So when it became apparent that Theresa May was not going to get her deal through Parliament on Conservative and DUP votes, I thought we should try working with Labour to find a compromise deal. I wanted to seek compromise in the House of Commons to find a way to pass the Withdrawal Agreement. It is still infuriating that so many Labour backbenchers who should have known better decided to throw out a deal for nothing other than party political reasons. Instead, Labour MPs largely pretend to want to leave: but would not support the Government withdrawal deal, or work with Conservatives to find the compromise.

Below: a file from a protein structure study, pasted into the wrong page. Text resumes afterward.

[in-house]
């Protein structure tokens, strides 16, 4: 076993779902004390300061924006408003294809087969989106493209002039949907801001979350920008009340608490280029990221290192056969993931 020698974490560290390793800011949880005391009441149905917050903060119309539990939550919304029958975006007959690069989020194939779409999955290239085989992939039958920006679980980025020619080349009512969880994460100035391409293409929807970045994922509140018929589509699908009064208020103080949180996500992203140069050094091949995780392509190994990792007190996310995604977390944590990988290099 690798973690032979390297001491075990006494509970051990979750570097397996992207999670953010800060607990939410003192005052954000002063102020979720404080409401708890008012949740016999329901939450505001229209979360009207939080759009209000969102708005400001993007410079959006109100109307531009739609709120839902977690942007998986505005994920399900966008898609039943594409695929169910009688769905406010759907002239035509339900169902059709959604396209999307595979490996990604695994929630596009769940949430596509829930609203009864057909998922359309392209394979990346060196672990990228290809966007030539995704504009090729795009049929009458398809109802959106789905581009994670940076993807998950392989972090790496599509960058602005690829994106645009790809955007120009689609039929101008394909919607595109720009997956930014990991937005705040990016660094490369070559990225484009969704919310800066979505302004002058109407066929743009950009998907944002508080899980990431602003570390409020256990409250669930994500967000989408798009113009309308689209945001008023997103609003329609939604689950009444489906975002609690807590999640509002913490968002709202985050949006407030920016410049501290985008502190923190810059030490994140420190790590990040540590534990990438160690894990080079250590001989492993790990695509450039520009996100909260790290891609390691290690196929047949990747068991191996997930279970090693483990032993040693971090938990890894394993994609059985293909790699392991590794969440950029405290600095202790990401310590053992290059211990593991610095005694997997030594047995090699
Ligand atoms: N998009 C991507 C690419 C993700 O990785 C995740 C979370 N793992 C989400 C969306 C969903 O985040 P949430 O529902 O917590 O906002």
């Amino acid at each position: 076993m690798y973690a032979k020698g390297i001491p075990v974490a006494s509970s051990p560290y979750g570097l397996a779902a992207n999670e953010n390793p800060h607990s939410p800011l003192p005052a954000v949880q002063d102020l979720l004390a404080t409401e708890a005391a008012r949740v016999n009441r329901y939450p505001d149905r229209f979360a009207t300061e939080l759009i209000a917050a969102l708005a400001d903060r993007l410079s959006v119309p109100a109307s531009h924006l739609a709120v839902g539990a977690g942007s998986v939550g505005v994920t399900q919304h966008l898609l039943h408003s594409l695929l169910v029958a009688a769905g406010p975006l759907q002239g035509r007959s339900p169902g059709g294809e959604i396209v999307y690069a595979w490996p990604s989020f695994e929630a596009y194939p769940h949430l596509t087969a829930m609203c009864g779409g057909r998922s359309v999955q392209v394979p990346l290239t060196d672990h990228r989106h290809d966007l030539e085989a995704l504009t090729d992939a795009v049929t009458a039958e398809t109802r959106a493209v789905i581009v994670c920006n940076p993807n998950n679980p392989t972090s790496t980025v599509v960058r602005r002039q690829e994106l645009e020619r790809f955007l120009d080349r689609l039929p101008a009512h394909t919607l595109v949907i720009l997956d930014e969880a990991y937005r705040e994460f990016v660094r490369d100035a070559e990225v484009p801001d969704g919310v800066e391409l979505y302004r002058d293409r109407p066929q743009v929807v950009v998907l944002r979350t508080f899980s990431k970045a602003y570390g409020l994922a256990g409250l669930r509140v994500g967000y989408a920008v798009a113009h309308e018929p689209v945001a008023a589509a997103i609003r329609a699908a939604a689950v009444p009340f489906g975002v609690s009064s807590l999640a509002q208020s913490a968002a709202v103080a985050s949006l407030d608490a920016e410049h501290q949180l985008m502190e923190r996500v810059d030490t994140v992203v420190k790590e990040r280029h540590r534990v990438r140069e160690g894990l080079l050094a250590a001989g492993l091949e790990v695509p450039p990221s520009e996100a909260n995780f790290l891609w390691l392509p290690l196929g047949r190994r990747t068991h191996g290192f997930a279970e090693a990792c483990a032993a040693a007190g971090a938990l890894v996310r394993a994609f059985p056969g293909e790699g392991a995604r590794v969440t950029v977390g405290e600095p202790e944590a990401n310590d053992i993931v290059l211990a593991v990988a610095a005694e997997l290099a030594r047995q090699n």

Conservative MPs largely do want to leave; but the hard Eurosceptics want to do so entirely on their own terms.
Indeed the only thing that commands a certain majority in the House of Commons is that we should avoid ‘No Deal’.
Meanwhile the EU election in May showed us that in the rest of the country, No Deal is the single most popular platform.
How can we square this circle?
When I, earlier this year, gulped in horror at the planning, costs, consequences of a no deal outcome, a senior MP said to me: “but what price democracy?”
To her, once it became clear that Parliament would not coalesce around a deal, No Deal was the only possible outcome because democracy had to be respected – at all costs.
So at this stage the major split is between those MPs who who put the economic and security consequences of no deal, ahead of the agreement to deliver on the outcome of the referendum – and those that don’t.